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My C++ program creates .png file and I need to open (view) this file right after creation - is there a way to open it as so it was opened within Windows explorer - so file wiil be opened with user's preferred program and if there are no associated programs with file's format - Windows will show dialog window in which user will be able to select any program to open that file.

Crossplatform (+Linux, +MacOS, +BSD) solution will be perfect.


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Your entire question is about Windows and Windows Explorer, then the last sentence requests a cross-platform solution. Am I missing something? –  Cody Gray Feb 26 '11 at 13:49
Program will run both on Windows and *nix and I write much of platform-dependent code with macros but it will be better to have cross-platform solution. –  Slav Feb 26 '11 at 13:52
I suppose you've tried the system() command? That's the quickest way I can think of to go cross-platform, but I assume it doesn't do exactly what you want, if you're asking this question. –  Cody Gray Feb 26 '11 at 14:02
Yes, as I know, system() requires opening program's full path which I do not know. –  Slav Feb 26 '11 at 14:07

3 Answers 3

up vote 7 down vote accepted

On Windows, you can use the ShellExecute function.

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It works - thank you! –  Slav Feb 26 '11 at 14:05

If you used Qt to develop your cross-platform application, then the QDesktopServices::openUrl() method would do the job. It is of course cross-platform, like everything in Qt.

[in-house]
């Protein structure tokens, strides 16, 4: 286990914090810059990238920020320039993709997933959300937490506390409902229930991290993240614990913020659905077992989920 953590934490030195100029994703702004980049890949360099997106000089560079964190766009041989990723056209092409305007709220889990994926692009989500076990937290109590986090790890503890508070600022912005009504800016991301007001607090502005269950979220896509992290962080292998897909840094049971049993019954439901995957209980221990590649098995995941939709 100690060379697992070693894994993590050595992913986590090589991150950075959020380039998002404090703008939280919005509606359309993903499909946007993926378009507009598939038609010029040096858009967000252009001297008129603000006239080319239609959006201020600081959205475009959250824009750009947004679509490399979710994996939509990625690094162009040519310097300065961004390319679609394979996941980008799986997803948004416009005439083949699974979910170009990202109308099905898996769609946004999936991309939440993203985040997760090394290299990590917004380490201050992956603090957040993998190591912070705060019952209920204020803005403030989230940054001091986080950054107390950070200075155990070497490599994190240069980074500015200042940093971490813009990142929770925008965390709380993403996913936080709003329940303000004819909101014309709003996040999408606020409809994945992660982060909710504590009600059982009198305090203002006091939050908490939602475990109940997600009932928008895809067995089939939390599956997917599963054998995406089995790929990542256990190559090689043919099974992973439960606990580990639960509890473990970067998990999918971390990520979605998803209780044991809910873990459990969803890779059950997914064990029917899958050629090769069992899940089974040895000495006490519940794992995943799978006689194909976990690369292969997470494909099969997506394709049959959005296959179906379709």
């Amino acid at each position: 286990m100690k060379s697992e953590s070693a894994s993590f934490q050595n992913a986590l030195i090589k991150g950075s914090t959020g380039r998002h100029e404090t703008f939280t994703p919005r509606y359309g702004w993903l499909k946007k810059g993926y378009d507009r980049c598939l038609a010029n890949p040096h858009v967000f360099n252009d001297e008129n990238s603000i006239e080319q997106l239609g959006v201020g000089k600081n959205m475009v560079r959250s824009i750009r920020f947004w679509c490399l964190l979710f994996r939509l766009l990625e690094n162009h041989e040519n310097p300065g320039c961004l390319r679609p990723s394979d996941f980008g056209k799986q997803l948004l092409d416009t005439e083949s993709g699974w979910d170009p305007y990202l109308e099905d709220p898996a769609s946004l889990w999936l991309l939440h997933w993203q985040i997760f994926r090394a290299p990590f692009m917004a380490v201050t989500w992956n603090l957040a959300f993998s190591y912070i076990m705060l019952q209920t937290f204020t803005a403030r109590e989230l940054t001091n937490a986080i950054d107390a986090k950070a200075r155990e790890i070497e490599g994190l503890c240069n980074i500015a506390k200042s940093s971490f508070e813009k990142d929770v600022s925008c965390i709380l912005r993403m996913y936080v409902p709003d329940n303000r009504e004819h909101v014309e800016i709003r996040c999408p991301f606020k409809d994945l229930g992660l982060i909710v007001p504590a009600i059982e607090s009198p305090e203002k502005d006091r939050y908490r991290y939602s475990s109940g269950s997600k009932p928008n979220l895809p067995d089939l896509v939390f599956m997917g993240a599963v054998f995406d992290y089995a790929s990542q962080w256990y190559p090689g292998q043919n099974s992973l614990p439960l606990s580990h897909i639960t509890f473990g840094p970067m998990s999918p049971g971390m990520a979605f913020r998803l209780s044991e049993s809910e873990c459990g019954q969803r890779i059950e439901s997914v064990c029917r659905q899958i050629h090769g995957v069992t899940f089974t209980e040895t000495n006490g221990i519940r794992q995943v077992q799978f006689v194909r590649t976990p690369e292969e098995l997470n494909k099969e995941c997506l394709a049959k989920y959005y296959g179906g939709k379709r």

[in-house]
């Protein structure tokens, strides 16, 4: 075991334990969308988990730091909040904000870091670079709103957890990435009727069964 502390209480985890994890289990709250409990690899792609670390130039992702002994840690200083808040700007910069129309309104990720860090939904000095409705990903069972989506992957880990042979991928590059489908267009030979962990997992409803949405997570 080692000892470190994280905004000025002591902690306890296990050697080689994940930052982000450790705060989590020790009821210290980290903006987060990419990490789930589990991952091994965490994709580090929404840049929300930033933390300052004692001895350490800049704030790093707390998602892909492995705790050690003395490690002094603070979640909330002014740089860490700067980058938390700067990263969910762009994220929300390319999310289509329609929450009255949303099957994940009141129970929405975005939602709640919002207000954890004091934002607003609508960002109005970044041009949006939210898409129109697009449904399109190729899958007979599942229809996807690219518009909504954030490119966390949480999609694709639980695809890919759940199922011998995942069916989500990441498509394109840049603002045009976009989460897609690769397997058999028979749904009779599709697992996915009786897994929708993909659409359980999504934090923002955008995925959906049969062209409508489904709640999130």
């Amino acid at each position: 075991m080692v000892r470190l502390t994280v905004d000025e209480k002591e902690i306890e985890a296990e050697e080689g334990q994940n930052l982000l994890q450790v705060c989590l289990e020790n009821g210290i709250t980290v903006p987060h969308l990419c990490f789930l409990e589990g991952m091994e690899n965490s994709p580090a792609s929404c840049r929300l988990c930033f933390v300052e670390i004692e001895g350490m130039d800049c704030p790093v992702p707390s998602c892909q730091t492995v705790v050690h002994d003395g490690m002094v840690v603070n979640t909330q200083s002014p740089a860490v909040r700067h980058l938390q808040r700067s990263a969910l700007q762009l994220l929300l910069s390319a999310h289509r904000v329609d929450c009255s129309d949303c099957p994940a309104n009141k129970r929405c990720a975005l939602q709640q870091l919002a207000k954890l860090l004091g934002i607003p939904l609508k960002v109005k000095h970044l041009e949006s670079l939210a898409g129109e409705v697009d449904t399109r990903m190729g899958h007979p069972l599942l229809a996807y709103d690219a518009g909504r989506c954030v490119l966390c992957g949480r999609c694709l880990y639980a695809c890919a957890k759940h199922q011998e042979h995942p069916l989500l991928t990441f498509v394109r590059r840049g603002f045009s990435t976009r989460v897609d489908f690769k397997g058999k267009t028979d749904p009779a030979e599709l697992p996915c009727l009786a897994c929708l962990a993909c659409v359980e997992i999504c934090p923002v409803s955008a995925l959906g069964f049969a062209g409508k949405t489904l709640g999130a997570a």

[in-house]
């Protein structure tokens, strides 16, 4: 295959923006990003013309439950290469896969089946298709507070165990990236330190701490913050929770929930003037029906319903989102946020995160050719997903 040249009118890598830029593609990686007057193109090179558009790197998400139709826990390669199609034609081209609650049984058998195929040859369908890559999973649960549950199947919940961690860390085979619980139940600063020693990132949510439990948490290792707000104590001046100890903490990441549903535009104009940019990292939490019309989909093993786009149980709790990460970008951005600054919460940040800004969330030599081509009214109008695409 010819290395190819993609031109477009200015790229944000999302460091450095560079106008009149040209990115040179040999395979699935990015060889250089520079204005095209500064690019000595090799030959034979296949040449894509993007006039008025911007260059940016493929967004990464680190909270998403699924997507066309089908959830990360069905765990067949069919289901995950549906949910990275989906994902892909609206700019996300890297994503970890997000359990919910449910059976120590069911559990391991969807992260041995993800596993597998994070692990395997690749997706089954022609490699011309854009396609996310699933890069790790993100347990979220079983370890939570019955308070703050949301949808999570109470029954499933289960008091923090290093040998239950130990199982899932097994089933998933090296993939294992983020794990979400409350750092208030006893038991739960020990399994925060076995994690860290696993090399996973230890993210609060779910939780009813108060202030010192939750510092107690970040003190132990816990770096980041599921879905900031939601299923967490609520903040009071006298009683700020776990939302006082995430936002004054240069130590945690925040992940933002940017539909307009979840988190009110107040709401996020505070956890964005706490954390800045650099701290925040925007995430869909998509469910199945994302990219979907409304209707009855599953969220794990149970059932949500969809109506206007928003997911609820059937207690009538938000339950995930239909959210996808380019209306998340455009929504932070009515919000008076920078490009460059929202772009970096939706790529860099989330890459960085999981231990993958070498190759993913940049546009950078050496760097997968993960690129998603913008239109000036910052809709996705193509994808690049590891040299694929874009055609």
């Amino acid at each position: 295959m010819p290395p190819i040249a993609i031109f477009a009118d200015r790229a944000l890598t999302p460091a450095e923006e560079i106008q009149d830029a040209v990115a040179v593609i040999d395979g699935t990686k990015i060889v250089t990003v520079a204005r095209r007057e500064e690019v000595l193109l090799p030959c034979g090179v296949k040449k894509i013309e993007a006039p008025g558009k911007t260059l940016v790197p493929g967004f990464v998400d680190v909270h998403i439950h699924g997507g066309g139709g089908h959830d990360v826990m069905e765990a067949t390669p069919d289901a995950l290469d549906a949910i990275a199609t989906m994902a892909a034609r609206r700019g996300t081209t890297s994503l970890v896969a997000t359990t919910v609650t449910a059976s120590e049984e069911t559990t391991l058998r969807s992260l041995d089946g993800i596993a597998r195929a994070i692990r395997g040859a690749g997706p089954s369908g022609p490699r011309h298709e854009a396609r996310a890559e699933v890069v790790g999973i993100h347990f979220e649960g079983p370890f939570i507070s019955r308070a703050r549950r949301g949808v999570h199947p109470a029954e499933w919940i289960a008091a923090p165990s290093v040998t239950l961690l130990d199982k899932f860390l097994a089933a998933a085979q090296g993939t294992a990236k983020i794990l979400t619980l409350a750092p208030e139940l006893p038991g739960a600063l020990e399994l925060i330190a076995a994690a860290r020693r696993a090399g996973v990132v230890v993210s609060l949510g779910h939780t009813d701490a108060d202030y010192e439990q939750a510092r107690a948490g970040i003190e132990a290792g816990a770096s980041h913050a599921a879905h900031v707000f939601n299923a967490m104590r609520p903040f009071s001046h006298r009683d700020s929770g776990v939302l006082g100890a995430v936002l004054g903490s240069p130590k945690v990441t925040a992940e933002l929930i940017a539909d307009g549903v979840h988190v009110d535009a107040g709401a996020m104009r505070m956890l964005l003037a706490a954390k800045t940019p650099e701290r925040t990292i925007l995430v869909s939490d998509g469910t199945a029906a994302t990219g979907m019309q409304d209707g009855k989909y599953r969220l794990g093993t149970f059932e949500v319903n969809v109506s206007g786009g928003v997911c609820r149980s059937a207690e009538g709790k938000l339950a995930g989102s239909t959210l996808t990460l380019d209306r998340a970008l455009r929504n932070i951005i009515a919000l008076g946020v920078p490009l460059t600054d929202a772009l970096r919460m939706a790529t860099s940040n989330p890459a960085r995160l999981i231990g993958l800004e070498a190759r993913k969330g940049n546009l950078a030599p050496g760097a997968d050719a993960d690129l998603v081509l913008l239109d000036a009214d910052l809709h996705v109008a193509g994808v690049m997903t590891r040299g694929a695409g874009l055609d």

Since you're already using wxWidgets, using Qt just to open a file is obviously an overkill. And since wxWidgets is mostly GUI stuff, it probably doesn't have anything like that, although I can't be sure as I've never used it myself.

Still, if you want to do it in a cross-platform way, here is what Qt does for Windows:

quintptr returnValue = (quintptr)ShellExecute(0, 0,
  (wchar_t*)filePath.utf16(), 0, 0, SW_SHOWNORMAL);
// ShellExecute returns a value greater than 32 if successful
return (returnValue > 32);

Here, filePath.utf16() is the Unicode null-terminated file path.

Here is the relevant part for X11/Unix:

if (launch(url, QLatin1String("xdg-open")))
    return true;
if (X11->desktopEnvironment == DE_GNOME 
    && launch(url, QLatin1String("gnome-open"))) {
    return true;
} else {
    if (X11->desktopEnvironment == DE_KDE 
        && launch(url, QLatin1String("kfmclient exec")))
        return true;
if (launch(url, QLatin1String("firefox")))
    return true;
if (launch(url, QLatin1String("mozilla")))
    return true;
if (launch(url, QLatin1String("netscape")))
    return true;
if (launch(url, QLatin1String("opera")))
    return true;
return false;

Here, the launch() function basically starts the indicated application, passing it the URL to open. Not just the file path, like in Windows, but the complete URL like file:///home/user/tmp/file.doc. Not sure that it matters, though. It also percent-encodes all non-ASCII characters in the URL before passing it to the program. Not sure if it matters for all the programs that the openDocument() tries. I have tested it with xdg-open, and it doesn't care if it's percent-encoded or not.

Here is the part that detects desktop environment and sets X11->desktopEnvironment accordingly: